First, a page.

London Houseshares


London is a significant destination for many people at various lifestages. One particularly popular inflow is university graduates looking for a place to live as they start their first career-minded job in the capital – coming from the other 100 or so universities in the UK outside London, or from Europe or elsewhere.

It is often a rush to find somewhere to live, as it’s hard to get time off to search for houses when starting on a graduate career. London is also a very expensive place if you do not have an established income and have not yet received your first pay cheque!

So, many people start in the capital by sharing with friends, fellow interns, or other people in a similar situation. There is a significant geographic clustering in where these people live, and they are quite easy to spot in a couple of Census tables. They likely live in places which are not right in the centre of the city (too expensive) but which are well connected to the City and the West End (the major sources of graduate employers) by tube or other transport. Above all, they are likely places with an established nightlife, with bars and clubs, to ease the transition from university life to a professional career, and help people find their feet.

Above is a map showing multi-person households where not all those in the household are students or married/cohabiting. The highest values, where over 20% of households in an area fall into this category, are shown as dark red. In some places, such as parts of Clapham, Whitechapel and Hackney Wick, the figure is over 40%. Other popular areas are Fulham, Balham, Shoreditch and Dalston. All places with a high number of bars and a mix of nightlife and residential blocks.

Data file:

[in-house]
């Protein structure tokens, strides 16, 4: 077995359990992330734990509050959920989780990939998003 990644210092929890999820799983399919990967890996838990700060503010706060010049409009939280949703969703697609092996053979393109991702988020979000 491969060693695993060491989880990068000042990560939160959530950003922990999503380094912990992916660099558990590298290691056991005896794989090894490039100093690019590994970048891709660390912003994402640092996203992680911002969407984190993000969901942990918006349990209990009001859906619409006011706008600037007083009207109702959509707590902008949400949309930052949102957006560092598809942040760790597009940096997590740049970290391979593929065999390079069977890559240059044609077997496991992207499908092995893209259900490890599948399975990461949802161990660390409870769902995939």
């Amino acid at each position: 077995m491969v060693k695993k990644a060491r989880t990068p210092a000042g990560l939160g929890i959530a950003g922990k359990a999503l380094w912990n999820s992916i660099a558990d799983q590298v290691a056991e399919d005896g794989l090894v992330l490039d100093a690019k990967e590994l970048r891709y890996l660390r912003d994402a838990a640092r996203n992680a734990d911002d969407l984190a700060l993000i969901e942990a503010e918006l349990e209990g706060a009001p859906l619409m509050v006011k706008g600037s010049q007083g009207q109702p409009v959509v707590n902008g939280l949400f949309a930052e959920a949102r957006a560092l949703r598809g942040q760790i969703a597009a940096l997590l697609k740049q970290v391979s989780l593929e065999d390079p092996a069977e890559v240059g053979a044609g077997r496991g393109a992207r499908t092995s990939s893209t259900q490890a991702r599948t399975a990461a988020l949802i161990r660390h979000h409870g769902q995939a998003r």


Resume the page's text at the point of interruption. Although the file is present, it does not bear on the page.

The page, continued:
By contrast, further out areas – Bromley, Bexley, Enfield, Kew – see very low percentages. There is also a noticeable dip in Kensington & Chelsea – nice and central, but almost all places here are likely far too expensive for the majority of those just starting out in London.

You can see an interactive version of the map here.

There are some similar tables: looking at Household Composition and excluding one-person and one-family households, as well as those with dependent children, or entirely composed of students or over 65s, look like this:


Published by

Oliver O'Brien

Welcome to the information blog about DataShine, showing examples and tips from the first project, DataShine: Census. If you have any comments, please let us know here, or you can find out more about the project, and the people behind it, here.

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    1. Thanks. If you go to the maps themselves (linked in the article) then you can zoom in, to a point – certainly, further than the screenshots in the blog article. The underlying data is at Output Area level (around 150 houses per OA) so it does not make sense to zoom in beyond a particular point – the resolution of the data does not increase, and viewing it at very large scales can imply a greater resolution of the data than is actually the case. This is why we restrict the zoom levels.

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